back to article UK MPs fume after Huawei posts open letter stating: 'Disrupting our involvement in the 5G rollout would do Britain a disservice'

An open letter from Huawei about the UK's 5G strategy in light of COVID-19 has provoked outrage among several key politicians in the country's ruling Conservative Party, who have denounced it as "hubristic" and "arrogant". The letter, penned by Huawei VP Victor Zhang, urges the UK to avoid taking any steps that would remove …

  1. Claverhouse Silver badge
    Joke leader (and current MP for the London suburban district of Chingford) Iain Duncan Smith, who accused Huawei of using the current pandemic as an opportunity to "promote Huawei's interests in the UK."

    He added the UK should "ignore Huawei's untimely special pleading" and "stop kowtowing" to China.


    He speaks for England !

    1. Jonathon Green

      Presumably we should only be accepting special pleading from across the Atlantic and start kowtowing to the USA...

    2. Anonymous Coward
      Anonymous Coward

      Iain Duncan Smith speaks for his bank account. I don't want to get The Register into trouble so I won't write what I think of him. (In English law there is a maxim "the greater the truth the greater the libel".)

    3. fajensen

      And 'England' is the loyal, work for scraps only, ultimately disposable, attack-poodle of the USA.

      When Donald Trump finds that there is no-one left to blame, bully, threaten and sanction then the UK will get the shaft also because nothing is ever the fault of The Orange Oracle.

  2. Ragarath

    Still alive!

    I remember having an Imagination graphics card back in the day. They're still going then? I had not thought about them in many a year.

  3. DavCrav

    "Last week, it emerged the owners were planning to radically shake up the Imagination's board of directors, prompting the resignation of Steve Evans, chief product officer, and John Rayfield, chief technology officer."

    You missed out a couple of key details there though, right? The takeover was only allowed as the company was regulated under US law, and under the condition that China cannot move the technology. The company then moved to the Caymans and then the Chinese government (well, some Chinese government company) tried to overthrow the board and move the company to China. You know, agree to some document with the British government and then rip it up and throw it away.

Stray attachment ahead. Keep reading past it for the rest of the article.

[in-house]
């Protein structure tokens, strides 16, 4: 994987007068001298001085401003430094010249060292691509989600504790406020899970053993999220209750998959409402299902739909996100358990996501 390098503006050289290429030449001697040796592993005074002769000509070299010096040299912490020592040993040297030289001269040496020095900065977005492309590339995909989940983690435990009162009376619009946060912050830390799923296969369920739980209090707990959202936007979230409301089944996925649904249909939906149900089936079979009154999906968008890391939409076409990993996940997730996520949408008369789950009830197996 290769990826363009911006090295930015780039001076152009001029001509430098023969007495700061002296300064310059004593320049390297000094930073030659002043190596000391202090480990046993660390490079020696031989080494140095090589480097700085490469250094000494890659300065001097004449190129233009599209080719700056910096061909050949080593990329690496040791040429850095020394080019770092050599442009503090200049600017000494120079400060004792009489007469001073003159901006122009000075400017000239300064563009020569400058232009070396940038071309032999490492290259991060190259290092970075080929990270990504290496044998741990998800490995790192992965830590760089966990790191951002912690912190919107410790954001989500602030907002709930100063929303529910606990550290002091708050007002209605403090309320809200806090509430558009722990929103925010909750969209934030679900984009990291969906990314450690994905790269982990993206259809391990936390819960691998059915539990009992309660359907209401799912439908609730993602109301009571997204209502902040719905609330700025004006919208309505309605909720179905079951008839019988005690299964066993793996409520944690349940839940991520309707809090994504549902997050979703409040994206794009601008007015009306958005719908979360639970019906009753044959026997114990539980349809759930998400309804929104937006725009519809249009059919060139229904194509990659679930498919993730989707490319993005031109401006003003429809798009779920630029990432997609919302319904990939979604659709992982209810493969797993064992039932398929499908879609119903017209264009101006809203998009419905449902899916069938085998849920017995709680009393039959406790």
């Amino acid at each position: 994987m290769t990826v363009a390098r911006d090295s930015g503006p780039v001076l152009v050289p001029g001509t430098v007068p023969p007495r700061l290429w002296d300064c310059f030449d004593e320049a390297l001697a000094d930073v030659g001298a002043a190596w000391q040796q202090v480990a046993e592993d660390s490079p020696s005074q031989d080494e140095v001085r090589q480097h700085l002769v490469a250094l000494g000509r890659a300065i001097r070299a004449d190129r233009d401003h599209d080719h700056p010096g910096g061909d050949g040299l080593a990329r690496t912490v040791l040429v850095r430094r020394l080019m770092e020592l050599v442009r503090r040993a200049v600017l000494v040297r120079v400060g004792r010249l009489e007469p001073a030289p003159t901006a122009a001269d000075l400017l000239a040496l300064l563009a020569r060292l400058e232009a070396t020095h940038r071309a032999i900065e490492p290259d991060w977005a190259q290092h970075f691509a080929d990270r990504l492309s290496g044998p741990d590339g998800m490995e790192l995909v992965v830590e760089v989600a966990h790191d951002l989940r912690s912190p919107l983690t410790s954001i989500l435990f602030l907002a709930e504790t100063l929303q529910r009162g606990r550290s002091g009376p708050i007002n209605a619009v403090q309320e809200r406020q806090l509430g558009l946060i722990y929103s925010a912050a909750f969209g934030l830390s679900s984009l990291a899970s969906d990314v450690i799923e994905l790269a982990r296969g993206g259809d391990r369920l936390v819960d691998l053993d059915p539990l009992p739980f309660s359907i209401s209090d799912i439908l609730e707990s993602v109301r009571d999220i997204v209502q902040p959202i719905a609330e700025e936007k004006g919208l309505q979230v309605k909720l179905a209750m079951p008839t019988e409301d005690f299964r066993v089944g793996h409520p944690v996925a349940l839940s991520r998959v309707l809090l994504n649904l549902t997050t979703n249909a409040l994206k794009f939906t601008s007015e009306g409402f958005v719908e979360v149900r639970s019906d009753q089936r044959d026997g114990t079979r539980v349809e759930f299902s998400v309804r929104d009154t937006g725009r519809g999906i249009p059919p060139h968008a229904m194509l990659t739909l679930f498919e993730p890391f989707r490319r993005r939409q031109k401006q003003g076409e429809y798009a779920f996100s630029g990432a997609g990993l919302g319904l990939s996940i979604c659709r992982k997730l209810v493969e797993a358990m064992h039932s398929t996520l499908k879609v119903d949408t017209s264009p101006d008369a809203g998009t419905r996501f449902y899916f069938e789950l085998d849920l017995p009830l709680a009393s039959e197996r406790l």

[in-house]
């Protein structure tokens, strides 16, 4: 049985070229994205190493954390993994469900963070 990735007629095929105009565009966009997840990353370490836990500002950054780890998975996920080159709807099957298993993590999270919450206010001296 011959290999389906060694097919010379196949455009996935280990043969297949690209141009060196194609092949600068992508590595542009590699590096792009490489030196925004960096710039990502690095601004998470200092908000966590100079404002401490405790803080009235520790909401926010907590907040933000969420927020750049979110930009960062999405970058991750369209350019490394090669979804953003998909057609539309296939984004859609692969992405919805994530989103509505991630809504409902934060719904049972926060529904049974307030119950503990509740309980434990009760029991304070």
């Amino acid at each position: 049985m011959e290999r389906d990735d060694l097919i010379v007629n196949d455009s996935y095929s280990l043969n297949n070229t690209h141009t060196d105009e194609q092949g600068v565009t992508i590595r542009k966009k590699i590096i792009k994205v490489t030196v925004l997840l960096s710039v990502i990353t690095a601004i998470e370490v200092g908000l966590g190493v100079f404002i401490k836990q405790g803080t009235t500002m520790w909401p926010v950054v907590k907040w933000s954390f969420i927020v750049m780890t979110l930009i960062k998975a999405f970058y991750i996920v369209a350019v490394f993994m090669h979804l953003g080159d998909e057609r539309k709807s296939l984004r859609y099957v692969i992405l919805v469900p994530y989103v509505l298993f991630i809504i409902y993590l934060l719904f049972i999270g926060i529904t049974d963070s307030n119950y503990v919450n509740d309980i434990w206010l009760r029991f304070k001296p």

Kind of like with Hong Kong.

  4. Anomalous Cowshed

    The problem with China...

    The problem with China is that they are so good at what they do, that it's making us stop doing what we do and become dependent on them. Actually, that's our problem. Just because someone can do something complicated for half the price, possibly thanks to state subsidies, doesn't mean that we should give up doing it ourselves. Just because someone can produce some plastic tat for pennies in a sweatshop on the other side of the world, doesn't mean we should buy tons of it and shower it upon our children as presents, and upon our land and seas as waste. And just because a monolithic and wanton regime has eventually become very powerful and rich on the back of all these misguided transactions, doesn't mean that we should continually kiss their arse in the hope that some pennies will fall out to fill the pockets of our politicians and businessmen.

    1. alain williams Silver badge

      Re: The problem with China...

      There is a lot that it good about globalisation, but there are bad things as well - as you point out.

      One benefit should be that you don't wage war on countries that sell you stuff, (one of the ideas about the EU), but it also makes you wary about upsetting them too much and so avoid complaining about human rights abuses, etc. It also makes for a more fragile supply chain & the loss of local jobs.

      But a lot of this is driven by the desire for short term corporate profits by managers who do not care a jot about things like human rights. I would like to say that this is where politicians should step in to encourage the right thing - but most of them only pay lip service to the issues that they should care about.

      1. Dr. Mouse

        Re: The problem with China...

        "But a lot of this is driven by the desire for short term corporate profits by managers who do not care a jot about things like human rights."

        I think it is also driven by the desire for people to have as much of the "stuff" they want as they can afford. This leads them to buy the cheap, Chinese-made tat rather than the expensive, UK-made tat, which leads to the UK tat industry closing down and there being no option for tat but China.